In Australia alone, more than 500,000 tonnes of clothing waste is sent to landfill each year, making it the second largest waste material after plastic. Researchers at Deakin University’s Institute for Frontier Materials (IFM) have developed a ‘fibre to fibre’ technology to recycle textiles, based on cotton being an excellent cellulose feedstock. The research is part of IFM’s focus on designing materials and processes for a circular economy.
The institute’s Associate Professor for Circular Design, Nolene Byrne, who leads the research, says that current mechanical methods of recycling cotton textiles shorten the fibre length, meaning that only 30% of the recycled fibre can be incorporated into new fabrics without compromising quality and performance.
By contrast, in the method developed by Byrne and her team, 100% of the recycled fibre can be reused. They have developed a binary solvent containing an ionic liquid to dissolve the cotton, and an aprotic solvent, which reduces the cost, makes recovering the solvent easier and improves the processability. The technology uses wet spinning to create a regenerated cellulose fibre (RCF) which means that 100% of the recycled fibre can be used to make new fabrics. The team has shown the resultant fibre is similar to commercial RCF known as viscose.
Dyeing was a particular focus for Byrne’s team, given its heavy environmental toll. Mechanical recycling often sorts fabrics by colour to reduce the need to re-dye. Byrne and her team explored different pre-treatment methods for the waste textiles, and have been able to create new fibres without any loss in colour intensity or fastness. It is this aspect of the technology that is truly ground-breaking. Their discovery is applicable to polyester cotton blends, where the recovered polyester shows no chemical degradation and no decrease in colour intensity. Yields of 97% are achieved in laboratory trials.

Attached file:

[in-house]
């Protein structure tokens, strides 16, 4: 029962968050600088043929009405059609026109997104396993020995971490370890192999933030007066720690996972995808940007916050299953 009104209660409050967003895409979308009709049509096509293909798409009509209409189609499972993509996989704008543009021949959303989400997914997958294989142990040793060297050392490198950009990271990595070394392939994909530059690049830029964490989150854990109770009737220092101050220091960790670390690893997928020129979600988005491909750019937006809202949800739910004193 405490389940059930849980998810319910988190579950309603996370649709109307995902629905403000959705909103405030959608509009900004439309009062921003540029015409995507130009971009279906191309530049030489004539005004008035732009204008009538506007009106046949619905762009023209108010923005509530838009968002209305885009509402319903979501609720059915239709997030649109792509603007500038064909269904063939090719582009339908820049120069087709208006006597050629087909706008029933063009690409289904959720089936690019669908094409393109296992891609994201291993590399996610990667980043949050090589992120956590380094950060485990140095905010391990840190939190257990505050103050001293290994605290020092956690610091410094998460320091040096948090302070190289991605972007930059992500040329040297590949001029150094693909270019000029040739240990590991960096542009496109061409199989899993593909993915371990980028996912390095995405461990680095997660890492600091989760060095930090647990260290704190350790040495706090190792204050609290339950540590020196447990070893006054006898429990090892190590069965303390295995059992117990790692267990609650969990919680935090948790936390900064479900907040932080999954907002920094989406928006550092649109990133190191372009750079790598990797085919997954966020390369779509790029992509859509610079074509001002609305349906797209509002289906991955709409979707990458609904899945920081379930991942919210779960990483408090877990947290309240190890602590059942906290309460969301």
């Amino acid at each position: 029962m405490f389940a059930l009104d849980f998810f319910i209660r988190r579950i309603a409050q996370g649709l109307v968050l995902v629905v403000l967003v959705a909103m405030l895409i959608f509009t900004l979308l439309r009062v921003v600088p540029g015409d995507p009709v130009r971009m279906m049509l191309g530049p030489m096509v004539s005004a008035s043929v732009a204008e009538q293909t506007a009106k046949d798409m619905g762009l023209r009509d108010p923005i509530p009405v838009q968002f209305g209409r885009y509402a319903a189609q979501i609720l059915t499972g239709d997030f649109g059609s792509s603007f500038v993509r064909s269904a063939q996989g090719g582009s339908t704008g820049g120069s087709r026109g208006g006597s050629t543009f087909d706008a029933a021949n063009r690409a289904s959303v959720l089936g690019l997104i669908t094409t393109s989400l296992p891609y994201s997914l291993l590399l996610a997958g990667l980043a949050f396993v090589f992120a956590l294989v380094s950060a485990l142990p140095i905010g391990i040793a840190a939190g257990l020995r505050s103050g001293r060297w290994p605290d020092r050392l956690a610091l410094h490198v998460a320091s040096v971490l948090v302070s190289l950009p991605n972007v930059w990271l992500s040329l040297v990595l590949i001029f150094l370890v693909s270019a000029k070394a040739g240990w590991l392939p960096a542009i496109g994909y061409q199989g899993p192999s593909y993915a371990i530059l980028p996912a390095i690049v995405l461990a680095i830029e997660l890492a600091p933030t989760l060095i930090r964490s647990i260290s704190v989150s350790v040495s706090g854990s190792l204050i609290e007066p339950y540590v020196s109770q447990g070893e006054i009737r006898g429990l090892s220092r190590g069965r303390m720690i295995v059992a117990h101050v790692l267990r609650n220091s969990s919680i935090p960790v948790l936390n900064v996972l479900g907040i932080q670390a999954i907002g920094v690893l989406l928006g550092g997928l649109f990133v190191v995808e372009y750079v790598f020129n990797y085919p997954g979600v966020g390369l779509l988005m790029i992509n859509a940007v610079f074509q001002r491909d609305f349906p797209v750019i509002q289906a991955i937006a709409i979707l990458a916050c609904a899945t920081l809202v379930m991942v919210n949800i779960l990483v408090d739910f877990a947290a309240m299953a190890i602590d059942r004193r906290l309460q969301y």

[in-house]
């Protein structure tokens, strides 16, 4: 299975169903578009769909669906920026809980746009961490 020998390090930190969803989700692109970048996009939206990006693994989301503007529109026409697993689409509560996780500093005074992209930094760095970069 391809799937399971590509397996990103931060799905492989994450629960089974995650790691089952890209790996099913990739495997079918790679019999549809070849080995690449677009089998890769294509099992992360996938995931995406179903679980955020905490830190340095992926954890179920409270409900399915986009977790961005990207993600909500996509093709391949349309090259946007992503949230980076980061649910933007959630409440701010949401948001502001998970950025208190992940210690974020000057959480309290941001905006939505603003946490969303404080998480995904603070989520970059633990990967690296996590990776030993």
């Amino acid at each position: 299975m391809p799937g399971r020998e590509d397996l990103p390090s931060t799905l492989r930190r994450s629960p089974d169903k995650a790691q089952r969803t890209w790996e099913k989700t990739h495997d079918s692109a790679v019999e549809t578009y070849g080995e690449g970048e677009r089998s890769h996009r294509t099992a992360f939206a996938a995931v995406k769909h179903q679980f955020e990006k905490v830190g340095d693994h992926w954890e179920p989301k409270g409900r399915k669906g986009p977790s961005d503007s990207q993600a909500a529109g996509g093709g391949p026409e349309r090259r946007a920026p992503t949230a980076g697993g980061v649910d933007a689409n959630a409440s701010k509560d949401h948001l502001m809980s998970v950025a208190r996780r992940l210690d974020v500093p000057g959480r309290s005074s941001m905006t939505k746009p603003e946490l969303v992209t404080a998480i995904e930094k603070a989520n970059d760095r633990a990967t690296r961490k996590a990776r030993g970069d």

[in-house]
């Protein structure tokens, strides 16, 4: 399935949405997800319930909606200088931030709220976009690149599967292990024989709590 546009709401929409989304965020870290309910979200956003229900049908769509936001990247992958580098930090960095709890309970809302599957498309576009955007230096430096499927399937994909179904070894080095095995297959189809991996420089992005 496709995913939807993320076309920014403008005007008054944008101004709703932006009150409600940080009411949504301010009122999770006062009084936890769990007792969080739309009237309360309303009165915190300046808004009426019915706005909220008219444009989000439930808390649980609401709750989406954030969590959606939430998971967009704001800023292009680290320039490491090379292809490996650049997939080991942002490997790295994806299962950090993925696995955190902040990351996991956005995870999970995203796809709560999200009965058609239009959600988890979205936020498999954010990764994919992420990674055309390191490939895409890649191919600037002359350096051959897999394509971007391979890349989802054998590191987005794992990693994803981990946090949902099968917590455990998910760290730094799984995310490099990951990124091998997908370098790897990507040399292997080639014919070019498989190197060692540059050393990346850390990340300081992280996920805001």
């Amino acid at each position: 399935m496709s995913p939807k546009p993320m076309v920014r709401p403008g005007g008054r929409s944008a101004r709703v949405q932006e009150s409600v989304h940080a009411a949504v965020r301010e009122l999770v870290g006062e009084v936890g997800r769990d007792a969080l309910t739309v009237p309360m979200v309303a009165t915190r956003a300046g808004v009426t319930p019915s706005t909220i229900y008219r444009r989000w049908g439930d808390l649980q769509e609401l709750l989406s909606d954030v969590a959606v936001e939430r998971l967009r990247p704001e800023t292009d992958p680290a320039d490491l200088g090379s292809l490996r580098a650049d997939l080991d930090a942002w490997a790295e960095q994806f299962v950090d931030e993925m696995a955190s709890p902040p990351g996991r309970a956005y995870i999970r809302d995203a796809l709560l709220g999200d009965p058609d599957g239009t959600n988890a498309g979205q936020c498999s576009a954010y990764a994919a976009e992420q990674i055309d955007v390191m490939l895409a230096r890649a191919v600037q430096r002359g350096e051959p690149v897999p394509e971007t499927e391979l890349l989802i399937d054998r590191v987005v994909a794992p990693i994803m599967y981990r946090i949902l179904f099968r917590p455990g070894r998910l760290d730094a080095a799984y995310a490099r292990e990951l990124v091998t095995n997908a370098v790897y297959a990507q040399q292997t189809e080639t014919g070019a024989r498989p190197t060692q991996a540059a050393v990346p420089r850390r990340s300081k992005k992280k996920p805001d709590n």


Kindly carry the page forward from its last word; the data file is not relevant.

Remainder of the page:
Cellulose is a complex, strong carbohydrate with many industrial uses and the regenerated cellulose has other potential applications. In another project, Byrne’s PhD student has used it to make aerogels — synthetic, ultralight materials comprising a network of micron-sized pores and nanoscale tunnels.
“Because of their low density (they are sometimes known as liquid or frozen smoke) aerogels make excellent materials for bio scaffolding, absorption or filtration,” Byrne explains. While this research is at an early stage, possible uses include synthetic cartilage or cellulose beads for drug delivery.
The research is part of IFM’s broader focus on redesigning materials for a circular economy and developing innovative ways to achieve value from waste. The circular economy strategy also includes a focus on energy materials, carbon fibre and composites, advanced alloys and infrastructure materials.